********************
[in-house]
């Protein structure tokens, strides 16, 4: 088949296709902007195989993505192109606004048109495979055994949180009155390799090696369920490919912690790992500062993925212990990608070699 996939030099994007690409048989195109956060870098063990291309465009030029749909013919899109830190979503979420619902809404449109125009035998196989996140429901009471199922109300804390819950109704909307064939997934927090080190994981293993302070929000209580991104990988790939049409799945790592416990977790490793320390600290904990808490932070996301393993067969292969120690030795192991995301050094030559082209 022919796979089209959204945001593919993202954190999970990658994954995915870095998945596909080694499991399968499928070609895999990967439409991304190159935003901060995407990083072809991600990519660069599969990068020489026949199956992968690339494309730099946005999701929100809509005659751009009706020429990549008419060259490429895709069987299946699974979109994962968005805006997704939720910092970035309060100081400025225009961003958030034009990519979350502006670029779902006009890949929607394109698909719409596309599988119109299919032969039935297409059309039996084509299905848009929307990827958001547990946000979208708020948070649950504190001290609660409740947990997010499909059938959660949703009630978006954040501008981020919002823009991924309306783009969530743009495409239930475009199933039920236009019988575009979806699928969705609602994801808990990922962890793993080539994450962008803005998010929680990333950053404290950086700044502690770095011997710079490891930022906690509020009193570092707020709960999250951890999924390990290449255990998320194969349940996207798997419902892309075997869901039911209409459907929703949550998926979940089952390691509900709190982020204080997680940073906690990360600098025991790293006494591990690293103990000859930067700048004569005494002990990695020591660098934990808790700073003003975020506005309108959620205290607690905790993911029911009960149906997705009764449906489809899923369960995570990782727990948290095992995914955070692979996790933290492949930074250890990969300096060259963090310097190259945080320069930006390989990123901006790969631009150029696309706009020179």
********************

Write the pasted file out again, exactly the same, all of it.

[in-house]
């Protein structure tokens, strides 16, 4: 088949296709902007195989993505192109606004048109495979055994949180009155390799090696369920490919912690790992500062993925212990990608070699 996939030099994007690409048989195109956060870098063990291309465009030029749909013919899109830190979503979420619902809404449109125009035998196989996140429901009471199922109300804390819950109704909307064939997934927090080190994981293993302070929000209580991104990988790939049409799945790592416990977790490793320390600290904990808490932070996301393993067969292969120690030795192991995301050094030559082209 022919796979089209959204945001593919993202954190999970990658994954995915870095998945596909080694499991399968499928070609895999990967439409991304190159935003901060995407990083072809991600990519660069599969990068020489026949199956992968690339494309730099946005999701929100809509005659751009009706020429990549008419060259490429895709069987299946699974979109994962968005805006997704939720910092970035309060100081400025225009961003958030034009990519979350502006670029779902006009890949929607394109698909719409596309599988119109299919032969039935297409059309039996084509299905848009929307990827958001547990946000979208708020948070649950504190001290609660409740947990997010499909059938959660949703009630978006954040501008981020919002823009991924309306783009969530743009495409239930475009199933039920236009019988575009979806699928969705609602994801808990990922962890793993080539994450962008803005998010929680990333950053404290950086700044502690770095011997710079490891930022906690509020009193570092707020709960999250951890999924390990290449255990998320194969349940996207798997419902892309075997869901039911209409459907929703949550998926979940089952390691509900709190982020204080997680940073906690990360600098025991790293006494591990690293103990000859930067700048004569005494002990990695020591660098934990808790700073003003975020506005309108959620205290607690905790993911029911009960149906997705009764449906489809899923369960995570990782727990948290095992995914955070692979996790933290492949930074250890990969300096060259963090310097190259945080320069930006390989990123901006790969631009150029696309706009020179």